Family of Henrietta Lacks Files Lawsuit Over Unauthorized Use of Her Cells

The family of Henrietta Lacks has filed a series of lawsuits over the use of Lacks’ cells without her knowledge or consent.

Henrietta Lacks was a Black woman whose cancer cells are the source of the HeLa cell line, the first immortalized human cell line and one of the most important cell lines in medical research.  Lacks’ case is historic and ground-breaking as it changed modern medicine because of the cells’ unusual ability to survive in laboratories, making it possible for researchers to reproduce studies using identical conditions.

A lawsuit filed last week in Baltimore is against the California-based biopharmaceutical company Ultragenyx. The Lacks’ family says the company never asked for permission to use the cells after learning of their origin, according to AP.

”Ultragenyx’s choice to continue utilizing HeLa cells despite the cell line’s origin and the concrete harm it inflicts on the Lacks family can only be understood as a choice to embrace a legacy of racial injustice embedded in the U.S. research and medical systems,” attorney Ben Crump said in a statement. “Like anyone else, Black people have the right to control their bodies.

The family is planning to file more lawsuits, accusing scientific companies of profiting off Lacks’ cells. Back in 1950, the time this occurred, it was not illegal for doctors to develop cells without a patient’s permission, but the family has said the companies continue to commercialize the cell line even though they know the origin.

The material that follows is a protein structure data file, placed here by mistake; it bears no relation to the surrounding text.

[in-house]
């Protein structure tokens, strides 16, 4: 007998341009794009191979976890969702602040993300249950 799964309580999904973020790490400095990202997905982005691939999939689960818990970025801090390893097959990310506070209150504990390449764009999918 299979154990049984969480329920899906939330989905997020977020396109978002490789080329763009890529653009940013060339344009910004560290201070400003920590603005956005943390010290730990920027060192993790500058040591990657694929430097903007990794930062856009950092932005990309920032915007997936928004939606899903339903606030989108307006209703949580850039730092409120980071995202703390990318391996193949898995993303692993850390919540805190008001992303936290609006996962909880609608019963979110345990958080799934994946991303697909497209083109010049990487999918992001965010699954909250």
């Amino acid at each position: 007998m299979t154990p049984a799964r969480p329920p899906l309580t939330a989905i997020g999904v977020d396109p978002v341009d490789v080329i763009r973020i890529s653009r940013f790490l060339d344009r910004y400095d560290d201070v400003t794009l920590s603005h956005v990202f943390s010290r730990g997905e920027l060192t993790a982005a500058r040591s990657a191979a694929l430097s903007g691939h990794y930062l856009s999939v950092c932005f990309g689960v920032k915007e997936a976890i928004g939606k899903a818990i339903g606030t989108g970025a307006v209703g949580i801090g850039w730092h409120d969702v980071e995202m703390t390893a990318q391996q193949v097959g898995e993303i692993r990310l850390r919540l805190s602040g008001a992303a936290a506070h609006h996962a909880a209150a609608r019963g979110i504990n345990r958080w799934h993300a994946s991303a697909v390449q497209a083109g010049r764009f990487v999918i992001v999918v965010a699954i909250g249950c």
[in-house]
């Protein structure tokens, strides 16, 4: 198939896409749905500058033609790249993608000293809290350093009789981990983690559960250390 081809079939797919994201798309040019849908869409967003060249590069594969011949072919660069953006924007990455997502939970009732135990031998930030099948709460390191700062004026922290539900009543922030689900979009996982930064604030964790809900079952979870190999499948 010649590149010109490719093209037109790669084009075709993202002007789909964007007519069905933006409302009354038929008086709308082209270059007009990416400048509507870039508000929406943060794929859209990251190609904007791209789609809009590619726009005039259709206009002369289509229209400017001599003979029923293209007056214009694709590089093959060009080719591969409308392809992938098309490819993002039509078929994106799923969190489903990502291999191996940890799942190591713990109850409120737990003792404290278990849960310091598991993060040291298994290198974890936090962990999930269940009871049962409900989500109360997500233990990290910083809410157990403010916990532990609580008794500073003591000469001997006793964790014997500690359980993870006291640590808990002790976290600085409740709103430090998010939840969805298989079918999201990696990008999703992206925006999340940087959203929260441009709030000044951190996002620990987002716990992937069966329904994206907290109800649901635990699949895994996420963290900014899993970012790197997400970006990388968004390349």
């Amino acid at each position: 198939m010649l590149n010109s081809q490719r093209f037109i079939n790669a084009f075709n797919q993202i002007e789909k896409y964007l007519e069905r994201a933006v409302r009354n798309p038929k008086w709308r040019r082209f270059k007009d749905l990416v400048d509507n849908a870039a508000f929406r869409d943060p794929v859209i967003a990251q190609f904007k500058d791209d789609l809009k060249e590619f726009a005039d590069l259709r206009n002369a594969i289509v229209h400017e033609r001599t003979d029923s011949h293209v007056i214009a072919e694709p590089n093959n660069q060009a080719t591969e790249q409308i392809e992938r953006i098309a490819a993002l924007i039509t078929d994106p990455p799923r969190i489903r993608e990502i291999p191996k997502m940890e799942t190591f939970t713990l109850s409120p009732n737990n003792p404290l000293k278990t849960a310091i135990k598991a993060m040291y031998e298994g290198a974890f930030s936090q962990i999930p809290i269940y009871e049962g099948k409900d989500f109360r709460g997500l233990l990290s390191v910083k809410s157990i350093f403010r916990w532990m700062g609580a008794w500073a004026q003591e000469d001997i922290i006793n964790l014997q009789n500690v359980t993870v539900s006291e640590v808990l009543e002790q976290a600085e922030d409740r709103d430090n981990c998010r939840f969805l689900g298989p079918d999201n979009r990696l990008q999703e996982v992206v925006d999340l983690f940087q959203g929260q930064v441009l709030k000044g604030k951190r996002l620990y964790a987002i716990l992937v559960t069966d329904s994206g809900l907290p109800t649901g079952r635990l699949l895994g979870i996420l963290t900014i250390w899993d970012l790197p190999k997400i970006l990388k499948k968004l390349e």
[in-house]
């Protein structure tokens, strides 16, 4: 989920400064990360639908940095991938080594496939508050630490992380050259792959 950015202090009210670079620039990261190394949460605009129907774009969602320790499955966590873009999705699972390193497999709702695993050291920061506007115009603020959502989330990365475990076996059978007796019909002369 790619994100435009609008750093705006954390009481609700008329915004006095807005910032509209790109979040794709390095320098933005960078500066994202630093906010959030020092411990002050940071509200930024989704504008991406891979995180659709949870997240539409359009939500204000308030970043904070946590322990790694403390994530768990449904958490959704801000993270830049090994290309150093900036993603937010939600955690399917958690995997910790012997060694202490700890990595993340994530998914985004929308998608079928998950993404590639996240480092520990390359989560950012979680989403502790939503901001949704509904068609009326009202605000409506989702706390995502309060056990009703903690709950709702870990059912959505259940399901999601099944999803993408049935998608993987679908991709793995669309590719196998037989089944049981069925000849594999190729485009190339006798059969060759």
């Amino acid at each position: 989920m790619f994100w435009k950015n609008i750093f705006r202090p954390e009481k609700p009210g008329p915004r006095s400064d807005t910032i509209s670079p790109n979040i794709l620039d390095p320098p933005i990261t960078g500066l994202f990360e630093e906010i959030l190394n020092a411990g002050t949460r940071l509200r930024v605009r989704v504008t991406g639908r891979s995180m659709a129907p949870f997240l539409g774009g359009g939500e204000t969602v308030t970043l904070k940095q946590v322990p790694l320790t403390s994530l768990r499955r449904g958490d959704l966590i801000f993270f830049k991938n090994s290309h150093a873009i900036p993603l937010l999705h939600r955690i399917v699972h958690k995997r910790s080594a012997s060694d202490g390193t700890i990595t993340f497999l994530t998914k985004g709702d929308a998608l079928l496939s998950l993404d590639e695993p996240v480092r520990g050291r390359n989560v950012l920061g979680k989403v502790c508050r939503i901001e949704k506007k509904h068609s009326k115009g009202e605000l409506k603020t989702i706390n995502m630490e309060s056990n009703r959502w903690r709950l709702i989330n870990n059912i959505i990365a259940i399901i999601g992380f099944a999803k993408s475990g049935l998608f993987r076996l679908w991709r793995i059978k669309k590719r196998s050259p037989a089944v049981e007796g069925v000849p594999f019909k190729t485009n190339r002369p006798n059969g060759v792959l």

“Medical research has a long, troubled racial history,” family attorneys wrote. “The exploitation of Henrietta Lacks represents the unfortunately common struggle experienced by Black people throughout American history. Indeed, Black suffering has fueled innumerable medical progress and profit, without just compensation or recognition.”

Lacks died at age 31 after being diagnosed with cervical cancer in 1951. She was a mother of five who lived outside Baltimore. Doctors from Johns Hopkins Hospital collected and saved her cells, although hospital officials say Johns Hopkins never sold or profited from the cell line.

The impact of the cells, as well as the lives of Lacks and her family, have been written about in a bestselling book by Rebecca Skloot, “The Immortal Life of Henrietta Lacks.” The book was published in 2010 and then made into an HBO movie in which Oprah Winfrey played Lacks’ daughter.

According to AP, among the medical innovations possible because of the HeLa cells are vaccines and genetic mapping. Ultragenyx has used the cells to develop gene therapy products. Other companies have patented other ways to use the cells.

Read More About General